Equality still a mirage for too many women

The West Australian – 7 Feb 2019


There were a few double-takes recently when United Arab Emirates Vice President Sheikh Mohammed bin Rashid Al Maktoum took to social media to congratulate the winners of his country’s gender equality award. Why? All the winners were men. Followers of gender equality in the Middle East would hardly be surprised.

The Sheikh’s farcical awards came just weeks after Saudi teenager Rahaf al-Qunun, now Rahaf Mohammed, raised global awareness for the oppression of Middle Eastern women after fleeing her oppressive family and publicly pleading for the world’s help from Bangkok.

Women living in the Middle East, including Mohammed, are among the most subjugated in the world, with one country — Israel — an obvious outlier.

According to the 2018 World Economic Forum’s annual global gender gap report, Israel was 46th on the global index — well above the global average. Six of the bottom 10 countries were in the Middle East — Yemen, Iraq, Syria, Iran, Saudi Arabia and Lebanon.

There are many examples of female oppression in the Middle East.

To touch on just a few: Lebanese and Jordanian women are refused equal citizenship rights and if they have children with a foreign man, their children are refused nationality.

In Iran, women are detained for posting videos of themselves dancing on social media and cannot attend sporting events.

In Yemen, one in three brides are married before they turn 18 and the United Nations Population Fund, which provides support to young Yemeni women, reported on a nine-year-old girl who was forced by her family to marry in order to settle a family debt.

And as Rahaf Mohammed so publicly drew attention to, Saudi Arabian women must have the permission of a male relative to travel overseas, study in a foreign country, get married or open a bank account. Those who challenge the so-called “guardianship law”, have been imprisoned.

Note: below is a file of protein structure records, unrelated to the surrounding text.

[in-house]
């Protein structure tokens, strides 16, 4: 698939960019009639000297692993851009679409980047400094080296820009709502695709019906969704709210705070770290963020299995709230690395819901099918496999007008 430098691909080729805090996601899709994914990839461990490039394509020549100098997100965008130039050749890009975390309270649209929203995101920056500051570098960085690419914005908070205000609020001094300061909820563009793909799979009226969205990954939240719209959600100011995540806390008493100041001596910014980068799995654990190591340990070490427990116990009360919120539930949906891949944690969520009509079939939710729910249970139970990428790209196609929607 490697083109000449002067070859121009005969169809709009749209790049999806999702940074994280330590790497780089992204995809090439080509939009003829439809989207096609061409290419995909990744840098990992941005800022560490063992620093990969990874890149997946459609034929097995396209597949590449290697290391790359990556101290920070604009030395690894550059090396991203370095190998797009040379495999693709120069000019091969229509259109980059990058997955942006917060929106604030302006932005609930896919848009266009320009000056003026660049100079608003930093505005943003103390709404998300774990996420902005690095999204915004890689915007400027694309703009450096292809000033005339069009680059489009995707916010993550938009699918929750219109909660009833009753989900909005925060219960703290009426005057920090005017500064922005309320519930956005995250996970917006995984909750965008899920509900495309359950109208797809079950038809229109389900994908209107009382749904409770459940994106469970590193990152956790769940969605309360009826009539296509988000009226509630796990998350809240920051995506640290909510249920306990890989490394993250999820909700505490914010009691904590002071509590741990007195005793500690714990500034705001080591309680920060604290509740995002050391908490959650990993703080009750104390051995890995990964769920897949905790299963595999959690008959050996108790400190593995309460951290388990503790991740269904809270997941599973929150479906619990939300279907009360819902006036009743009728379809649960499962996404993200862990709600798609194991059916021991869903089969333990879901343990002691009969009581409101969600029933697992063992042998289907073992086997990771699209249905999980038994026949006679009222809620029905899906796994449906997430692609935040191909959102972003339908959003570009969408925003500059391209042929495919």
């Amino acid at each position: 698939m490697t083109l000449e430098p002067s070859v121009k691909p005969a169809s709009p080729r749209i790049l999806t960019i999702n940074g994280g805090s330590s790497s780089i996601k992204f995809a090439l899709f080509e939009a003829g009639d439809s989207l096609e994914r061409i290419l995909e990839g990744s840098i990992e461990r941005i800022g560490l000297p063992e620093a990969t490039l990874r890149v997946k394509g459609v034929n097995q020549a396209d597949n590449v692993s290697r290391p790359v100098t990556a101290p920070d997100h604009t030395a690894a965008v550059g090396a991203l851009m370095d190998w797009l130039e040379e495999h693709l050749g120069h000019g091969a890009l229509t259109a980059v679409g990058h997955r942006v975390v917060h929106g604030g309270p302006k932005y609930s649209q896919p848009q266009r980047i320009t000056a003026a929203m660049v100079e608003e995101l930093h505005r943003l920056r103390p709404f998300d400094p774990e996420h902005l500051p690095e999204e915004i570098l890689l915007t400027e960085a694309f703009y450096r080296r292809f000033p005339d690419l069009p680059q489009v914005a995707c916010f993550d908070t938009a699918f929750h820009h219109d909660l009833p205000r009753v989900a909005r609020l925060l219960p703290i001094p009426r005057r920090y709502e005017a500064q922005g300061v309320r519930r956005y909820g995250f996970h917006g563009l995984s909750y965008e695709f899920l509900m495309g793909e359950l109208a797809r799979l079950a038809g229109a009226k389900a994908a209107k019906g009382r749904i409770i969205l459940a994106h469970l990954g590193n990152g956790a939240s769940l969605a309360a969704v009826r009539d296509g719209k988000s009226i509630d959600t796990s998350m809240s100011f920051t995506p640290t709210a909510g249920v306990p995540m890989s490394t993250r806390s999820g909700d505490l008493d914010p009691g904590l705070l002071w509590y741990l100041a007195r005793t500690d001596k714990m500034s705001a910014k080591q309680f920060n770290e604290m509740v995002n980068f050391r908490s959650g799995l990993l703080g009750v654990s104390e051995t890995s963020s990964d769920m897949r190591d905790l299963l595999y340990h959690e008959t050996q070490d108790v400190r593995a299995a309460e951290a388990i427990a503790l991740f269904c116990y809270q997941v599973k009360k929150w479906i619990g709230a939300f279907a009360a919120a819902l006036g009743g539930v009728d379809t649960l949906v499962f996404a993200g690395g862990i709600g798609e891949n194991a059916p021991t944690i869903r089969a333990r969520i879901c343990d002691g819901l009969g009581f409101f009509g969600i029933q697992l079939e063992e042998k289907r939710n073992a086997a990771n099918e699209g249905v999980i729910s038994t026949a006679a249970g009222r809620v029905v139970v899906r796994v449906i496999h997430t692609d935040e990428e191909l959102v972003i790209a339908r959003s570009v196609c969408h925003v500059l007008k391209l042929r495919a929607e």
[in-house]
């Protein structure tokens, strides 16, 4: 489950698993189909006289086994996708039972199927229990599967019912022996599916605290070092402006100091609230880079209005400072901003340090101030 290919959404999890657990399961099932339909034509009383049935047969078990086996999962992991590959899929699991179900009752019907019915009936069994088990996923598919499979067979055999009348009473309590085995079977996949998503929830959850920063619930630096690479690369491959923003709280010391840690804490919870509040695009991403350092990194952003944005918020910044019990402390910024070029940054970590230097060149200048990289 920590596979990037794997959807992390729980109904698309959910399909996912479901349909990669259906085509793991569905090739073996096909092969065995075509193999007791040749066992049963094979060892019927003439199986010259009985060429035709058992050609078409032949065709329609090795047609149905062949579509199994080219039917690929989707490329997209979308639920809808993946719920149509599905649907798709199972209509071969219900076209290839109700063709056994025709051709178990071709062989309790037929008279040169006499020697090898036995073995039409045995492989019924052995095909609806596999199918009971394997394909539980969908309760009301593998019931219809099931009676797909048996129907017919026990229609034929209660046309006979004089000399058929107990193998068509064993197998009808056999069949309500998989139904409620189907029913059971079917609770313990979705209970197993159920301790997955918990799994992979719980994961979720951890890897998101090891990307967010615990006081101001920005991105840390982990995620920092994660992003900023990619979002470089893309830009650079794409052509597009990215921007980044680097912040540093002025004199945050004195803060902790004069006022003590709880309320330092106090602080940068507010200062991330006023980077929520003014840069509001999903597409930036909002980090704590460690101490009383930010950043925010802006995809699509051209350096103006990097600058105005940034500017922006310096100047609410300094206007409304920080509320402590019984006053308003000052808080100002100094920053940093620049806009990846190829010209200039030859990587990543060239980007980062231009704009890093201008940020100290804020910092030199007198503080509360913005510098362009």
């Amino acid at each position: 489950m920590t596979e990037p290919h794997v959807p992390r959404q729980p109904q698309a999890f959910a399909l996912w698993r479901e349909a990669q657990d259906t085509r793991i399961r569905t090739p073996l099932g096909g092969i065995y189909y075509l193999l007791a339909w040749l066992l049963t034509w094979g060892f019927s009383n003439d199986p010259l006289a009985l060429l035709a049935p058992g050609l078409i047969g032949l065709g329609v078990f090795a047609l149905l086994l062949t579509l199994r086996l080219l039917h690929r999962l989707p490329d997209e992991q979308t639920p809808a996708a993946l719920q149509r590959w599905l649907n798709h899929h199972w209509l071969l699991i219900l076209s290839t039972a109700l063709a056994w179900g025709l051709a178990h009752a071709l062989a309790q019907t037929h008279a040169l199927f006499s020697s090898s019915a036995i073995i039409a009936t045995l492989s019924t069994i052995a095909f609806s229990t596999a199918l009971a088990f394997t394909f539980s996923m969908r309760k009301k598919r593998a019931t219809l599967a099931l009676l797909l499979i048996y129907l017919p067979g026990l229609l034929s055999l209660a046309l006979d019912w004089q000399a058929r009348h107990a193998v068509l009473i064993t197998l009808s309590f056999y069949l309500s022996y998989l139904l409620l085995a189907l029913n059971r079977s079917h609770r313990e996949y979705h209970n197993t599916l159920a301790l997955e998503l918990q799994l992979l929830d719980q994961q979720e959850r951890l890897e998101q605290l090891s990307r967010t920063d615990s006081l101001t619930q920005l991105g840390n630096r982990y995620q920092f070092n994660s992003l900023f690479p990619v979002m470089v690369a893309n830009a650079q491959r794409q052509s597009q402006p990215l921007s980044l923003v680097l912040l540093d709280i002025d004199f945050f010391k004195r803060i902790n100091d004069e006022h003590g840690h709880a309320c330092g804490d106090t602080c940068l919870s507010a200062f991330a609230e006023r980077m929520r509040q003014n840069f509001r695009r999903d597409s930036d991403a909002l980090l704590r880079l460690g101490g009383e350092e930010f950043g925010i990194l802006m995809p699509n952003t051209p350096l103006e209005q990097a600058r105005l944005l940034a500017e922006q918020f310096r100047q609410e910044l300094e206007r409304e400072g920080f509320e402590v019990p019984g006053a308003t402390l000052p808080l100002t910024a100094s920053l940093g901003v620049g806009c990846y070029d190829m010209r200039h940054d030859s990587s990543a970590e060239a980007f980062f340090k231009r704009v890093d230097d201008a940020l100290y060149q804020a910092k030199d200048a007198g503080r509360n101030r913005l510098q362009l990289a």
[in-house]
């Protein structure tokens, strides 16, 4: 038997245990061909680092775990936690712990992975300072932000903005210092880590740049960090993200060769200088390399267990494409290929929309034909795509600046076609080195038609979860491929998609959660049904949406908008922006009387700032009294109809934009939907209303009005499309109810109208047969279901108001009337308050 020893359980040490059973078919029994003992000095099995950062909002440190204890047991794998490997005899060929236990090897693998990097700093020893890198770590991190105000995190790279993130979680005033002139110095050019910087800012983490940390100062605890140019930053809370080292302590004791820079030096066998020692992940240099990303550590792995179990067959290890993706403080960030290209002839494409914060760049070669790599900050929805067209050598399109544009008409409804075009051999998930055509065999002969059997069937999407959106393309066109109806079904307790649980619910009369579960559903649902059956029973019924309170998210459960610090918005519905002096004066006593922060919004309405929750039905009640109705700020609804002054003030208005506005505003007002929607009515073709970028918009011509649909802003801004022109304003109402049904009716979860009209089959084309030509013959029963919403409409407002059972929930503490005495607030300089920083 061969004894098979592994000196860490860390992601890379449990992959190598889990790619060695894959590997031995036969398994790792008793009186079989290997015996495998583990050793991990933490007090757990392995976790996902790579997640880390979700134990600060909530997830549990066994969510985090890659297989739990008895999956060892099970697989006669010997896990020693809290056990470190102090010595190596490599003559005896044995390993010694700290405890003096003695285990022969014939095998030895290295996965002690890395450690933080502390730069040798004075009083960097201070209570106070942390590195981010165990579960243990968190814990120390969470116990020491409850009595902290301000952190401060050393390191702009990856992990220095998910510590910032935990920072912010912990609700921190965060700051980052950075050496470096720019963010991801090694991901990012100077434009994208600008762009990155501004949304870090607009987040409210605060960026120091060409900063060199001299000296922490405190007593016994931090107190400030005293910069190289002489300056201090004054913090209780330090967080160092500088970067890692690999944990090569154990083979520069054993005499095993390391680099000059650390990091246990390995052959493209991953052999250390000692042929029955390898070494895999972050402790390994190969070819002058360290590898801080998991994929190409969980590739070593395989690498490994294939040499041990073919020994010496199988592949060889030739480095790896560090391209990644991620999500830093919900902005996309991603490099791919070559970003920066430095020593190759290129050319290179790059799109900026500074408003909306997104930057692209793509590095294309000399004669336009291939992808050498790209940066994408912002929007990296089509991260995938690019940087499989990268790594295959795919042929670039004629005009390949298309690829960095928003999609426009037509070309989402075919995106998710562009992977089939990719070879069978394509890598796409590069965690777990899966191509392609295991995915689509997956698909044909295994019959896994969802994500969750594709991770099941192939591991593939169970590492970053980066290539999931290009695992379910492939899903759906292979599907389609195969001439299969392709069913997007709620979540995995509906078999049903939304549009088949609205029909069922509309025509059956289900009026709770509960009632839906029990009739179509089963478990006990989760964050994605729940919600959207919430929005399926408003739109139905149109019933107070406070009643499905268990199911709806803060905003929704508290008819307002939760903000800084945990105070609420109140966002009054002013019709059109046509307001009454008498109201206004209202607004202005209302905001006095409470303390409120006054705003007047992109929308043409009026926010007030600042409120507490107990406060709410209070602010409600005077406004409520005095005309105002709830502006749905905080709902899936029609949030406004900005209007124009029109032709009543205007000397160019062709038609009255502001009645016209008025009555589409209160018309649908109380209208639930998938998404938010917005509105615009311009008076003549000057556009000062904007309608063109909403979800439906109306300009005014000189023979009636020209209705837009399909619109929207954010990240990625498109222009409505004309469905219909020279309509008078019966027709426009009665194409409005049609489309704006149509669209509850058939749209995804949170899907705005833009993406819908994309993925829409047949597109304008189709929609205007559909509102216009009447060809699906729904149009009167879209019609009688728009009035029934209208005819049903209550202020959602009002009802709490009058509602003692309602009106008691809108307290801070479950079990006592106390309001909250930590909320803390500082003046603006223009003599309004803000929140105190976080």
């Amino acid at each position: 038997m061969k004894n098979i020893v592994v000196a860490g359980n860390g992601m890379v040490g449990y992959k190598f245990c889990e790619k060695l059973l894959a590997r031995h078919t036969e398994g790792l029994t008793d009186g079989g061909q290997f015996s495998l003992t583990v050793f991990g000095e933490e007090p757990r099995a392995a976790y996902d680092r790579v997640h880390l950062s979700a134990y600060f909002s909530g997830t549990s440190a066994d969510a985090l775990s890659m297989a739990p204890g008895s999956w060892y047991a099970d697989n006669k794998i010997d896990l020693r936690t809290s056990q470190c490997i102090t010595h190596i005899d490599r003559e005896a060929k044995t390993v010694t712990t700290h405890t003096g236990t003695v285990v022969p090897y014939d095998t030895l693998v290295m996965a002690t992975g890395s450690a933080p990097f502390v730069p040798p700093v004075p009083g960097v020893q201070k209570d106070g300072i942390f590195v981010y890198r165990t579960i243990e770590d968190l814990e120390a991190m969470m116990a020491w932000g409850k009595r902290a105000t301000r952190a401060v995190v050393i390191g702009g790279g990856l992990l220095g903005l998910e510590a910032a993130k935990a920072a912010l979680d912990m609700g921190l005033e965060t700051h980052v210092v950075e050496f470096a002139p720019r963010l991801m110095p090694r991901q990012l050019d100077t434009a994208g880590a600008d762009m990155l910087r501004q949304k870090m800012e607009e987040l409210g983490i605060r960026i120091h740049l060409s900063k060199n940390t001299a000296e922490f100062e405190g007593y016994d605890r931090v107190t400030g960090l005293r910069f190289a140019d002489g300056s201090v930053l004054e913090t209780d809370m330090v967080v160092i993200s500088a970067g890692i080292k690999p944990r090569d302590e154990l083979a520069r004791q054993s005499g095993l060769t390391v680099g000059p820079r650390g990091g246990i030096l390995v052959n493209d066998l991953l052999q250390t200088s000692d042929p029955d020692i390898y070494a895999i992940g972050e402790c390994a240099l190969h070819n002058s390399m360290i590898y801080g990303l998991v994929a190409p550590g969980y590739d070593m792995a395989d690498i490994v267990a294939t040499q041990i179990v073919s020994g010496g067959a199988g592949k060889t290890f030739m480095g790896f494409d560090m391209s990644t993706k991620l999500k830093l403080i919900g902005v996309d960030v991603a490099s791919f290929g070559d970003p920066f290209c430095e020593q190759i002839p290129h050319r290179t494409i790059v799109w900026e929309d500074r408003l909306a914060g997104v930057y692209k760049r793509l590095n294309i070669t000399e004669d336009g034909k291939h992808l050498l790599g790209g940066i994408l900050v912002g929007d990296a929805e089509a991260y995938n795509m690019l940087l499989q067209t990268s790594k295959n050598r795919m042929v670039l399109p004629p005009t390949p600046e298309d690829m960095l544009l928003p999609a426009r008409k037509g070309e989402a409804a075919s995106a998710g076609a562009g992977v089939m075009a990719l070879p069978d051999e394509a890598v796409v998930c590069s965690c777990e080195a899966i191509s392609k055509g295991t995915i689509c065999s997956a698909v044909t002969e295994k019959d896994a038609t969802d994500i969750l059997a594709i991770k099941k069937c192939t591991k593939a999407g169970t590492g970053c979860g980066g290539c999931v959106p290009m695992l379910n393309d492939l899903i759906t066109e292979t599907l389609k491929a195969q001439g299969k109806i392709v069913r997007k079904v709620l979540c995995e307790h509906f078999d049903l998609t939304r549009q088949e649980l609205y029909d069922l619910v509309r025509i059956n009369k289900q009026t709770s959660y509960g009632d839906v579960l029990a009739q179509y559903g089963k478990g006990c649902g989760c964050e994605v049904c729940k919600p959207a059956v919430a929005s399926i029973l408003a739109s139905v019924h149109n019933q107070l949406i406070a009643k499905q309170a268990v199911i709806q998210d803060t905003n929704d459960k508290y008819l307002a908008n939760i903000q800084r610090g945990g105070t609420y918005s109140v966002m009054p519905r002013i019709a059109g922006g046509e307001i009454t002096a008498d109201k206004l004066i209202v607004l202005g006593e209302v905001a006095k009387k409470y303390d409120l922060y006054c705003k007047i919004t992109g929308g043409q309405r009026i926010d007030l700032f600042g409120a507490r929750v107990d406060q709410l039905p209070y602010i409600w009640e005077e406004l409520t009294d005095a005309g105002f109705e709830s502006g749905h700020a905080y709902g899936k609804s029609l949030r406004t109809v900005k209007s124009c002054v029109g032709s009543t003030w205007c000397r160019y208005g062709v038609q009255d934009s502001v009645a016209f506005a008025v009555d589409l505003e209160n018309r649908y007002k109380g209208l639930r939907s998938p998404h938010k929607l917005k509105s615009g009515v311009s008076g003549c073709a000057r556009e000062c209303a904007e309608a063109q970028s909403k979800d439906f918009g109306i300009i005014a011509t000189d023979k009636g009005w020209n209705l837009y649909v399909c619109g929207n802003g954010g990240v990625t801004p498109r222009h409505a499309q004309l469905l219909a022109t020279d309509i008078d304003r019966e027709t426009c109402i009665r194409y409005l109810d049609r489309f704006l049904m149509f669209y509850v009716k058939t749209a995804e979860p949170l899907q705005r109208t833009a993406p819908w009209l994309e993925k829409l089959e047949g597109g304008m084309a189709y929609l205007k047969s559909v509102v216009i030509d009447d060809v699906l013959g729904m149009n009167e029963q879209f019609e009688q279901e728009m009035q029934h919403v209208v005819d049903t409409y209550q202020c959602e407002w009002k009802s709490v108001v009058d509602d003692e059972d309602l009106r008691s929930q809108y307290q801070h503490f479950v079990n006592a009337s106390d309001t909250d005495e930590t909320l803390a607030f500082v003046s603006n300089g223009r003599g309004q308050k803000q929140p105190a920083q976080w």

Knee-jerk reactions from those on the Left and those on the Right often do little to help the situation. On the Left, there is a failure to condemn practices like female genital mutilation, polygamy or child marriage for fear of appearing “politically incorrect” or culturally insensitive.

On the Right, there is a tendency to place blanket blame on Islam as the root of inequality without considering why some Muslim-majority countries like Indonesia, Malaysia, Brunei and Bosnia-Herzegovina have a much narrower gap between genders than those in the Middle East.

But what is it about much of the Middle East that has made it such a bad place for women to live? And what is it about Israel, a neighbour to many of these countries, that has allowed for the creation of an environment of equality?

First, Israel has the advantage of a common law legal system.

In Israel, denominational-specific religious law does apply to marriage and divorce, as well as a variety of other religious matters. While this has created challenges, particularly for those Israelis who are not permitted to use the services of an official religious court, including non-Orthodox Jews, the limited jurisdiction of religious courts means laws pertaining to equality are determined by the civil authorities. In Israel, there is fairness in family law and Israel’s Supreme Court has developed rules to protect gender equality.

As in other Western countries, Australia included, there are unacceptable levels of domestic violence in Israel, but there is a significant public protest movement calling for more action in both Jewish Israeli and Arab Israeli communities. There is also increased state funding to help combat domestic violence.

In the Israeli workplace there are laws banning gender discrimination and enforcing equal pay. The employment rate of Arab-Israeli women stands at 40 per cent, nearly double the rate in 2003.

Some say conflict in places like Syria, Yemen and Iraq has contributed to women’s oppression. But Israel, which has functioned in a state of constantly simmering conflict since its establishment, has never used conflict as a rationale to treat women poorly.

Rahaf Mohammed has hopefully started a real movement for greater equality.

Women deserve better than to be married off in childhood, required to beg for permission to study or travel and restricted from the citizenship rights granted to their brothers. It can be done; Israel has shown us how.

Naomi Levin is a policy analyst at the Australia/Israel & Jewish Affairs Council